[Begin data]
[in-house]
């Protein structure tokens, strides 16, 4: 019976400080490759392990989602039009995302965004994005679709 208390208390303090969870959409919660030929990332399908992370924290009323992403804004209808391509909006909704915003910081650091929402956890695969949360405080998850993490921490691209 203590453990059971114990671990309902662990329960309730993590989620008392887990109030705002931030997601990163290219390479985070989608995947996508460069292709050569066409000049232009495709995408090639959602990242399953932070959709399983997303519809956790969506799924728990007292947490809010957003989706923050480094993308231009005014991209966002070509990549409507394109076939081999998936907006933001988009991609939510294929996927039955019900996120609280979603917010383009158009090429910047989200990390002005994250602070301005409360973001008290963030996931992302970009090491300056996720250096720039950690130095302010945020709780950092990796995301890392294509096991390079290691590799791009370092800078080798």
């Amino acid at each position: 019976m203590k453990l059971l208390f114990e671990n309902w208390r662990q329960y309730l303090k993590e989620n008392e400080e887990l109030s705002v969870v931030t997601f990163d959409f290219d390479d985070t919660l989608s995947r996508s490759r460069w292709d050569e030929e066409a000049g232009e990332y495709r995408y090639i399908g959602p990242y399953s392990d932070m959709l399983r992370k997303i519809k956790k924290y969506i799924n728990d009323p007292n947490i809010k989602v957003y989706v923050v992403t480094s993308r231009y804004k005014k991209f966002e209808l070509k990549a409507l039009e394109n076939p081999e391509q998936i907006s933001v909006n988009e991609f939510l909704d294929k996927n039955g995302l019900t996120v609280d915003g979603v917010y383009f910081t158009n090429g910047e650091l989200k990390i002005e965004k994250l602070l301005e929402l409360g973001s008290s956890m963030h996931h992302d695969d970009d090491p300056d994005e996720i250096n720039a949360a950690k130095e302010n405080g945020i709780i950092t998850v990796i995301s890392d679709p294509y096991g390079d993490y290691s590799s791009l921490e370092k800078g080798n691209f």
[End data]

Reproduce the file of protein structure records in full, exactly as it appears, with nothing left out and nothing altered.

[in-house]
């Protein structure tokens, strides 16, 4: 019976400080490759392990989602039009995302965004994005679709 208390208390303090969870959409919660030929990332399908992370924290009323992403804004209808391509909006909704915003910081650091929402956890695969949360405080998850993490921490691209 203590453990059971114990671990309902662990329960309730993590989620008392887990109030705002931030997601990163290219390479985070989608995947996508460069292709050569066409000049232009495709995408090639959602990242399953932070959709399983997303519809956790969506799924728990007292947490809010957003989706923050480094993308231009005014991209966002070509990549409507394109076939081999998936907006933001988009991609939510294929996927039955019900996120609280979603917010383009158009090429910047989200990390002005994250602070301005409360973001008290963030996931992302970009090491300056996720250096720039950690130095302010945020709780950092990796995301890392294509096991390079290691590799791009370092800078080798």
């Amino acid at each position: 019976m203590k453990l059971l208390f114990e671990n309902w208390r662990q329960y309730l303090k993590e989620n008392e400080e887990l109030s705002v969870v931030t997601f990163d959409f290219d390479d985070t919660l989608s995947r996508s490759r460069w292709d050569e030929e066409a000049g232009e990332y495709r995408y090639i399908g959602p990242y399953s392990d932070m959709l399983r992370k997303i519809k956790k924290y969506i799924n728990d009323p007292n947490i809010k989602v957003y989706v923050v992403t480094s993308r231009y804004k005014k991209f966002e209808l070509k990549a409507l039009e394109n076939p081999e391509q998936i907006s933001v909006n988009e991609f939510l909704d294929k996927n039955g995302l019900t996120v609280d915003g979603v917010y383009f910081t158009n090429g910047e650091l989200k990390i002005e965004k994250l602070l301005e929402l409360g973001s008290s956890m963030h996931h992302d695969d970009d090491p300056d994005e996720i250096n720039a949360a950690k130095e302010n405080g945020i709780i950092t998850v990796i995301s890392d679709p294509y096991g390079d993490y290691s590799s791009l921490e370092k800078g080798n691209f």